I’ve been a Master Gardener (MG) for almost a decade and had years of hands-on gardening experience at my Dad’s knee prior to the 9 months of MG training classes and my 100+ hours of required volunteer service hours. I know what I’m doing in the garden. And if I’m unsure? I consult with my MG friends. That’s what experts do. And you know what? I’m an expert.
For the past 12 years I’ve been the recipient of advice and commentary from dozens of random people who have walked by my very public front hill garden while I’m working in it. This past weekend was no different. I was pruning the dead canes out of my hydrangeas. They were hit very hard by the crazy winter weather and all seven shrubs had basically died back to their roots. New growth was coming up from the roots, but the brown stalks with blackened buds on them were an ugly distraction. I knew I needed to prune the dead stalks out or I’d be unhappy with my garden all season.
As I was pruning, two people stopped and offered me their expert opinions on what I was doing. The first woman, a neighbor who once invited me over to her home so I could give her free expert garden design advice (which she subsequently implemented) told me it was the wrong time of year to prune. Shaking her head and speaking with authority, she said that I should wait until fall to prune or I would ruin my garden. I stared at her, shocked that she, a self-described brown thumb, would feel qualified and confident enough to offer me gardening advice. Briefly, I explained that I would choose no blooms over looking at dead stalks all summer. Her parting shot: “I hope you know what you’re doing.”
I went back to pruning, but as I worked I worried that perhaps I’d made a wrong decision. I worried that maybe she was right. Have you ever had something like this happen to you? Here I am, an expert in my field, and I was concerned I was wrong and that an admitted brown thumb could make a better decision for me and my garden. What was it that made me doubt myself? Was it her self-assured tone? My lack of self-confidence? What makes you doubt yourself?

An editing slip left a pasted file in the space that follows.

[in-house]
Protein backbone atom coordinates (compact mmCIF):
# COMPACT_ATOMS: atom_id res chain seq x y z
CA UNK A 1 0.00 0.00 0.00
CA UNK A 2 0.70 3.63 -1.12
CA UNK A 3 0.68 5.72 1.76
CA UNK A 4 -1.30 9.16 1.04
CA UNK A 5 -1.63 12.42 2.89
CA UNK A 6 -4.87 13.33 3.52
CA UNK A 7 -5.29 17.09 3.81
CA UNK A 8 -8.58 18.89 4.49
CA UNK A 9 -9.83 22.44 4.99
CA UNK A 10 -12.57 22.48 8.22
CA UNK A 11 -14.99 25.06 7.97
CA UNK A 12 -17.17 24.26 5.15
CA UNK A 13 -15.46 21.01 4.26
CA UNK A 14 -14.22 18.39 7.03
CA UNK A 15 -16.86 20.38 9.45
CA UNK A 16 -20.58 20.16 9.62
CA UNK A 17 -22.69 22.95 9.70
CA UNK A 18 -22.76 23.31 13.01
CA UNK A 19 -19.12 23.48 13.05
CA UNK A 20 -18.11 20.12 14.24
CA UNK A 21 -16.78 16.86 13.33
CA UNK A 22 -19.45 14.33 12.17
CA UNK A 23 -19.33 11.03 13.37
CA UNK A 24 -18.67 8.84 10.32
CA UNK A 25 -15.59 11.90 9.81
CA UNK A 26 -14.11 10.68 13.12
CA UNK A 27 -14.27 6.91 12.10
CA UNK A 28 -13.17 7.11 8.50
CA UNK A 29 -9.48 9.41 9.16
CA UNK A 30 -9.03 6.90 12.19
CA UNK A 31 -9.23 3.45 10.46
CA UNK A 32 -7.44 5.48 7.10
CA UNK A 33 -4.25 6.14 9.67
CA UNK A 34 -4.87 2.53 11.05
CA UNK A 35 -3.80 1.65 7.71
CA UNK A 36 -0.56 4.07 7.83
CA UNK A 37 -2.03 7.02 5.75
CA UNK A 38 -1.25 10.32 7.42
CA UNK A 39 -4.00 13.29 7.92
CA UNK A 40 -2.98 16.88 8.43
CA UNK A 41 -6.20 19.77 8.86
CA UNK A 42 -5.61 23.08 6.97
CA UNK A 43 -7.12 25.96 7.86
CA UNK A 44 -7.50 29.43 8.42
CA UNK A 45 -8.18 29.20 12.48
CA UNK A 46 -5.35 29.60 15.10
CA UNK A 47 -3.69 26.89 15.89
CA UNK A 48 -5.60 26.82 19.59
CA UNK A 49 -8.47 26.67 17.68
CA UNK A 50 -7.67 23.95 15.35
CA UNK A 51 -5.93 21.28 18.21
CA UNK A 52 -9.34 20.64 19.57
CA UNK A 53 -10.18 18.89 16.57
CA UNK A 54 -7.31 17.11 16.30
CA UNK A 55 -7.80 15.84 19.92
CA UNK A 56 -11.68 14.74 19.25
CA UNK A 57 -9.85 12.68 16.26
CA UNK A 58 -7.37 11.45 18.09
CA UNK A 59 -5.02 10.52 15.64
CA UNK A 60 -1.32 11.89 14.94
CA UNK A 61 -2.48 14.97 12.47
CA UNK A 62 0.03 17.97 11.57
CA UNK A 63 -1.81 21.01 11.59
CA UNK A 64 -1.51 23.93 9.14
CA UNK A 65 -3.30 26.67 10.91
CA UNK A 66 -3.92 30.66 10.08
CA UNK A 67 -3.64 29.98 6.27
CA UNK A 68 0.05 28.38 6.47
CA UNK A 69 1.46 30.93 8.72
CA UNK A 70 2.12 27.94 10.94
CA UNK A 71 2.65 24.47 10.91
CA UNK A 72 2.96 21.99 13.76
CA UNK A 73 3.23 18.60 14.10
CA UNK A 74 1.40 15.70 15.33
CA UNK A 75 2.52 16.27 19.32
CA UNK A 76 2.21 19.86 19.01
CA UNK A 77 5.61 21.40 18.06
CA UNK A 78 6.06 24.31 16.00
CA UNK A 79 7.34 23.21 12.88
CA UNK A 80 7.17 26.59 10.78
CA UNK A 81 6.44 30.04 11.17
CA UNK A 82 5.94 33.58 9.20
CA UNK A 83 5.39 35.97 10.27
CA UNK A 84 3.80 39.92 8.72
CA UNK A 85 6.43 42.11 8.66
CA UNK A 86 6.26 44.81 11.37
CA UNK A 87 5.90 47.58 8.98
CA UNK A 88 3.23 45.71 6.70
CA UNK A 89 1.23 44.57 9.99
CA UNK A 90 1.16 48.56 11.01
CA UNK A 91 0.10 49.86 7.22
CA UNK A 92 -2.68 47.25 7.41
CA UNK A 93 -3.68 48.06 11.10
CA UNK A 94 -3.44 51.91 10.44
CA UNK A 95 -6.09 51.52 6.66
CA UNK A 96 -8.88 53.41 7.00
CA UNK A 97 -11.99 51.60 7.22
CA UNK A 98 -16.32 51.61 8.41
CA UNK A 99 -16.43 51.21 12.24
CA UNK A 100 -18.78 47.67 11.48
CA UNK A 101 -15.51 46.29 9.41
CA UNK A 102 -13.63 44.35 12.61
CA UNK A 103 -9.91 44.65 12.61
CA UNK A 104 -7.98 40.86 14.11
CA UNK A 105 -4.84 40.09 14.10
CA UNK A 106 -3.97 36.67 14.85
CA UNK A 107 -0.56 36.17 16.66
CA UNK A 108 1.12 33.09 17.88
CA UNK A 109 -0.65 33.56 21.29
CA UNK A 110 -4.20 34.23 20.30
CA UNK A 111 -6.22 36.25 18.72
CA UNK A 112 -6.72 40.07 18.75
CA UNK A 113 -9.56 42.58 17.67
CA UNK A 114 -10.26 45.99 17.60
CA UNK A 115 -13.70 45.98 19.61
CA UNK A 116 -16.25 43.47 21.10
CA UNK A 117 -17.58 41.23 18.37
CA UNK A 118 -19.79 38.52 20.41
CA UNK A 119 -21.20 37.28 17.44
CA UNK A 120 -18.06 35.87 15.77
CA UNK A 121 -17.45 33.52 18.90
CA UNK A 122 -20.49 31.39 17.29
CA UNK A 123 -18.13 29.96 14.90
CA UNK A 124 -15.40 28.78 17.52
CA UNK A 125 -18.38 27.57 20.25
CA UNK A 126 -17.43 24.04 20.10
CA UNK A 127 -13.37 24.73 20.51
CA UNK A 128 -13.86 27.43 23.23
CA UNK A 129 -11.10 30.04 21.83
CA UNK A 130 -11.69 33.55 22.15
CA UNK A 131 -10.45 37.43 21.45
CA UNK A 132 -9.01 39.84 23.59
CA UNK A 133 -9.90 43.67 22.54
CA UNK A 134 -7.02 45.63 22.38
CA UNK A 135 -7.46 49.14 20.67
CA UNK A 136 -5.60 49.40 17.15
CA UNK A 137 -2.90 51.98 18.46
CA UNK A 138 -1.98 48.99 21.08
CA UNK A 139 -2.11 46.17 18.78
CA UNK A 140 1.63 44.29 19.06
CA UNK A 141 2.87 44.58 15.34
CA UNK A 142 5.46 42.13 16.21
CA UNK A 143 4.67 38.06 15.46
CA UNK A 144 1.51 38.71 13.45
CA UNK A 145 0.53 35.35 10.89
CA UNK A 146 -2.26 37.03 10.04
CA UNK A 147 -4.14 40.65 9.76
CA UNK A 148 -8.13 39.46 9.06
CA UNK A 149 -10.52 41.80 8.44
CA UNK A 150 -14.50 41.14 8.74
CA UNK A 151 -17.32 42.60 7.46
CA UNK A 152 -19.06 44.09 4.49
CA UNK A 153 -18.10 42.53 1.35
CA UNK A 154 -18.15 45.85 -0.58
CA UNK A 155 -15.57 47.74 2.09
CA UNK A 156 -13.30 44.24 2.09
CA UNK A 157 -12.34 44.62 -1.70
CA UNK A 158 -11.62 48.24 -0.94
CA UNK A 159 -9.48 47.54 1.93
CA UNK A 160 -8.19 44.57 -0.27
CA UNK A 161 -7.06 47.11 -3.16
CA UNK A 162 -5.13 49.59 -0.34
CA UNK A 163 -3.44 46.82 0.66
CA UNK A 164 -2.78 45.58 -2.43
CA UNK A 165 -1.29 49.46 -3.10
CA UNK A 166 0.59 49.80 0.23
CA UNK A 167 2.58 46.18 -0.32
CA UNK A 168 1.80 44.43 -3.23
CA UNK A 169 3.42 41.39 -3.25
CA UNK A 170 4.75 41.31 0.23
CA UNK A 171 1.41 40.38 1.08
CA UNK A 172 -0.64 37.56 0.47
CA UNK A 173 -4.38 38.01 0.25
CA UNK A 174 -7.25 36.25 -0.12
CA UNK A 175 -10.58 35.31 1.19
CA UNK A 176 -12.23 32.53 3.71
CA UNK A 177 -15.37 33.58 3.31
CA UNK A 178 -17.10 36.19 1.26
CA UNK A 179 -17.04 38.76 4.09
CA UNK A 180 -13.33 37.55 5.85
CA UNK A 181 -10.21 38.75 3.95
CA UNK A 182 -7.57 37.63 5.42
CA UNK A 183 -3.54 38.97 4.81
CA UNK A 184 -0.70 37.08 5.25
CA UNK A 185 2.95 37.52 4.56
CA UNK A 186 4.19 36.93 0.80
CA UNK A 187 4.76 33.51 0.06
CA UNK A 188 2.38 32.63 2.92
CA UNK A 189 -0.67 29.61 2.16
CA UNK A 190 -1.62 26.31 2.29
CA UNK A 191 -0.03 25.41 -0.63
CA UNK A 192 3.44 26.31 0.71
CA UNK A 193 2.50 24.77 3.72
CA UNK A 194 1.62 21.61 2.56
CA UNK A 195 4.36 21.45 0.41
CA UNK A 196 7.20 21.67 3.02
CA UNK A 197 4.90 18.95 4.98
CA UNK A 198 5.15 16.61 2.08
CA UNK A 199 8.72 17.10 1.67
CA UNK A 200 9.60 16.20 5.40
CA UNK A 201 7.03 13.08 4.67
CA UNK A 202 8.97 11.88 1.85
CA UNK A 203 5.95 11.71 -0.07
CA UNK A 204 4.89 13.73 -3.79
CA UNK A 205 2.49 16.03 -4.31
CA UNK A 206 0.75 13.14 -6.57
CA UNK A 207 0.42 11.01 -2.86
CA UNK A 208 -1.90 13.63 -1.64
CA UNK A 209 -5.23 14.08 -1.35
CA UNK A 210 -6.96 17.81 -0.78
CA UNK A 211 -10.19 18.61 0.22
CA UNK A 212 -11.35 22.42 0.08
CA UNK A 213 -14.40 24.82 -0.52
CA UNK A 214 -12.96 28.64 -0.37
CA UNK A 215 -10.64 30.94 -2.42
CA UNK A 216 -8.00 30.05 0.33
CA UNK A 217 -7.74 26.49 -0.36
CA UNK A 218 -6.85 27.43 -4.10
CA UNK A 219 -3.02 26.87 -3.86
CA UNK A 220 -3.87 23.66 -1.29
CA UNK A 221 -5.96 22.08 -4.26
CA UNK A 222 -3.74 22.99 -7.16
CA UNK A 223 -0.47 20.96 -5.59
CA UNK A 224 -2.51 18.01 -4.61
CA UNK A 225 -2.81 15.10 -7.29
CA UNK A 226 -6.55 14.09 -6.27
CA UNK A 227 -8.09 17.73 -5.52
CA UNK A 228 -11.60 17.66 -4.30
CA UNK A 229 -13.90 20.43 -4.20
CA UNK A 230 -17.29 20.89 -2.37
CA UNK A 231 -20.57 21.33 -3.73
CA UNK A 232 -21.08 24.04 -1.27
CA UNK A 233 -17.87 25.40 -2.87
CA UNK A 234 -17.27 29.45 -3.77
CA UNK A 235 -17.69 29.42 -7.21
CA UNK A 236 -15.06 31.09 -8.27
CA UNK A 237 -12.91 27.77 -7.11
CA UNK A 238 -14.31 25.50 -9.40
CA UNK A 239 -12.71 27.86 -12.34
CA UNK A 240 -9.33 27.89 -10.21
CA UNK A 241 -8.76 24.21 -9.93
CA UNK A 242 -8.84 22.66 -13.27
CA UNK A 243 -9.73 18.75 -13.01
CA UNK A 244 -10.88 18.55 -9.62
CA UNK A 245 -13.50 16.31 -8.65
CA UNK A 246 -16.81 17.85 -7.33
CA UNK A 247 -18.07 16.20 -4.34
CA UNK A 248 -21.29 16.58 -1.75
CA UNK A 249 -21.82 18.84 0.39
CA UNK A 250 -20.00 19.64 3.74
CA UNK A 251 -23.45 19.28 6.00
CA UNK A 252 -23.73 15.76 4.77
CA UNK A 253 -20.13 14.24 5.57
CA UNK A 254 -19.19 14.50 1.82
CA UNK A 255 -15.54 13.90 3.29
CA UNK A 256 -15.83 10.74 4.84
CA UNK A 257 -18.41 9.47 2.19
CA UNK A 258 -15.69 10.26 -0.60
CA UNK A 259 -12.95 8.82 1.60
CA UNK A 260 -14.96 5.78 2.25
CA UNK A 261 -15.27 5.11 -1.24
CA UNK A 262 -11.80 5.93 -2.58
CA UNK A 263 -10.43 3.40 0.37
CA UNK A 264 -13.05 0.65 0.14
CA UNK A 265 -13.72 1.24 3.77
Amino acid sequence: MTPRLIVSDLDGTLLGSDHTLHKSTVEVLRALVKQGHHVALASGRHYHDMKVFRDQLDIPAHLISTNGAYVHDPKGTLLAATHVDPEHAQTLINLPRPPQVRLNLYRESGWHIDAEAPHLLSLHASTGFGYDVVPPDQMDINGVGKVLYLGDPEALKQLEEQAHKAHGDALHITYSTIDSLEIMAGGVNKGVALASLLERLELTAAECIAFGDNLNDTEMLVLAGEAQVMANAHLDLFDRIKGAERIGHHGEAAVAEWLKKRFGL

Not too many minutes later a second woman stopped and told me that her mother never pruned in the spring. She said I was pruning away future blooms. And then she said that she would miss my “once-beautiful” garden. Her message was loud and clear: “You need to listen to me. You don’t know what you’re doing. You are ruining a perfectly good garden.”
She was blunt, to the point of rudeness. And I wondered why she felt so qualified, so confident to give me advice, unsolicited advice. So I asked her, “Do you tend a garden?”
“No,” she replied, “I live in a condo.”
I persisted, curious to know what compelled her to speak to me. She spoke in an authoritative tone and was clearly sure of herself and her advice. I asked, “Are you a gardener?”
She said with a laugh, “Oh no! But my mother was.”
I was astonished. She wasn’t an expert. She wasn’t even a gardener. Yet she was so sure she was right and I was wrong. She was self-assured, cocky even. It blew my mind. How could she think she was qualified to give advice, any gardening advice with no practical or professional training?
I did something I don’t typically do when “experts” tell me what I’m doing wrong, in this case gardening: I explained to her that I am a Master Gardener, an expert in my field, and that I made the conscious choice to prune the dead stalks now. If I pruned them later in the season I would have to work around the new taller growth, which would be much more time consuming than the 7 hours I’d already been pruning. It was an easy choice for me. I also mentioned that I consulted with other MGs prior to making my decision to prune. And I told her that given a year or two, the garden would be as stunningly beautiful as always.
Do you know what happened next?
She sniffed at me. Sniffed. Then as she walked away she said, “Well, I hope you know what your doing.”
As I continued to prune I thought about the two women who offered me unsolicited gardening advice. Both were convinced I was doing something wrong. Neither had any professional training or expertise as a gardener, yet both spoke and acted like experts. Their tone and mannerisms made me feel, well, unsure. What separates an expert from a poseur? What makes one person (me) an expert? Training and practice. What makes another person an expert? Nothing but her tone of voice and her belief that what she says is golden.
Even though I’m not an expert in psychology, may I offer you a piece of advice? Don’t spend time listening to non-experts tell you how to garden. Or how to live your life. You may not have as much self-confidence as the next woman, but you are knowledgable and an expert in your field … trust yourself enough to know that you make great decisions.